The only remaining undefeated side, the Westfalenstadion has been as raucous as ever thanks to some thrilling displays, including a 4-1 win over RB Leipzig, a 7-0 demolition of Nürnberg and see-saw seven-goal thriller last time out in which they came from behind to eventually beat Augsburg 4-3.
Paco Alcácer, who scored a hat-trick from the bench in that game, has six goals to his name in 81 minutes this season and has been key to Dortmund’s recent triumphs, having also struck twice after replacing Maximilian Philipp in the 4-2 win at Bayer Leverkusen.
While Favre would ideally like to have defensive solidity, there has been in recent weeks incontrovertible evidence that something special is simmering at Dortmund.
That much is reflected statistically and Football Whispers’ Story Mining tool highlights that Dortmund have significantly improved their open-play goals to xG ratio; from 0.89 to 1.58 goals per xG since September 14.
Jadon Sancho, Marco Reus, Jacob Bruun Larsen and Philipp started as the forward quartet against Augsburg, yet Favre still had Alcácer and Mario Götze on the bench with Shinji Kagawa and Christian Pulisic yet to return from injury.
With such a depth of creative talent in the squad, Dortmund are certainly proving to be this year’s great entertainers; tighten up defensively and they can certainly challenge Bayern’s grip on the German crown.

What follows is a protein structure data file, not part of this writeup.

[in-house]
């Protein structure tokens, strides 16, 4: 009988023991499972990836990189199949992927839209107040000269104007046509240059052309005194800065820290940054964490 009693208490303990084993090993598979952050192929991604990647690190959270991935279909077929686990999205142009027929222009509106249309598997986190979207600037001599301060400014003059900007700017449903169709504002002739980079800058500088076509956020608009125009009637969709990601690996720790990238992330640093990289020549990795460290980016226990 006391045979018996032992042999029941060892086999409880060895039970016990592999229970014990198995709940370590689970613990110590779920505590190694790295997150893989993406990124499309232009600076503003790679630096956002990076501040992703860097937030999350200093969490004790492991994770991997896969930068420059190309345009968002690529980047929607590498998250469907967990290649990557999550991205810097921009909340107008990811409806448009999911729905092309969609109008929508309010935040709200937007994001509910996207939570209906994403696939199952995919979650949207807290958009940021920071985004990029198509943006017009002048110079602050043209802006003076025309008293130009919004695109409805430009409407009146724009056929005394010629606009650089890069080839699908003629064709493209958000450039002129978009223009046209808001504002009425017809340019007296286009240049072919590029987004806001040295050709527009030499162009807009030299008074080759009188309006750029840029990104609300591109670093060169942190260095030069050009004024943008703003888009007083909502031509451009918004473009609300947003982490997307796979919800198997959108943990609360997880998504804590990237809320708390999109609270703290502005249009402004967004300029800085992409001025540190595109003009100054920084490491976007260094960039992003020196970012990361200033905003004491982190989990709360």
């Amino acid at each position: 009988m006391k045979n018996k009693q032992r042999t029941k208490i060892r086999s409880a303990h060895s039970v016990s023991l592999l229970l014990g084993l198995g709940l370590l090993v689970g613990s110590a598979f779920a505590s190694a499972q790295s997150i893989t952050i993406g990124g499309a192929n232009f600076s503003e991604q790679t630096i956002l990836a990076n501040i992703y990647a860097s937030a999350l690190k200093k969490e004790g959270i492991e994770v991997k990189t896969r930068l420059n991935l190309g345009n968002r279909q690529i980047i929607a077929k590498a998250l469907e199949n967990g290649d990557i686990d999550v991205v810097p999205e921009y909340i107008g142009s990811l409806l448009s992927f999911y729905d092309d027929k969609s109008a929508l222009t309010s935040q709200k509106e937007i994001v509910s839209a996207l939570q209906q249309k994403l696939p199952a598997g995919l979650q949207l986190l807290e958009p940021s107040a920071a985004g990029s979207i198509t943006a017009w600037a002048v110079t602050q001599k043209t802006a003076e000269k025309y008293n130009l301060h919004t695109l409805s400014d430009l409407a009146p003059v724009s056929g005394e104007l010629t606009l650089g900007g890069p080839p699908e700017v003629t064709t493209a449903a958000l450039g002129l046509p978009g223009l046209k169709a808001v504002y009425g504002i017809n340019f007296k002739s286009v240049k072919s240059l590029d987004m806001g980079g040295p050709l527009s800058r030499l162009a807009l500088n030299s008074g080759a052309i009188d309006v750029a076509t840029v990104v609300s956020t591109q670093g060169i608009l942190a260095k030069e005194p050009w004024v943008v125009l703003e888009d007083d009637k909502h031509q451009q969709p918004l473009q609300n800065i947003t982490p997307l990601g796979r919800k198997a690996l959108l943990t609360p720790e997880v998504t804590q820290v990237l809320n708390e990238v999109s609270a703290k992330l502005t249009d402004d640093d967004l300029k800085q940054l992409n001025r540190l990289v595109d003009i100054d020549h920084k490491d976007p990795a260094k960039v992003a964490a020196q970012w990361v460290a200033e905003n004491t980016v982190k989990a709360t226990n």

RB Leipzig may yet have their say, though. Ralf Rangnick’s side lead the chasing pack on 14 points, edging Mönchengladbach, Werder Bremen and Hertha on goal difference.
With Julian Nagelsmann set to arrive next summer, Rangnick is doing a stellar job of laying the groundwork for European football’s managerial wunderkind.
After picking up just a point in their opening two games, Leipzig have responded emphatically with four wins and a draw. Much to Rangnick’s satisfaction, they haven’t shown any signs of missing the influential Naby Keïta.
While the challenge of some of the title race pretenders will dissipate as the season wears on, the opening two months have offered the Bundesliga a first possible ding-dong battle since Bayern held off Schalke in 2010.
With the experience and pedigree available to Kovač, one can only anticipate a revival but, for once, it looks as though Bayern’s path to glory won’t be processional.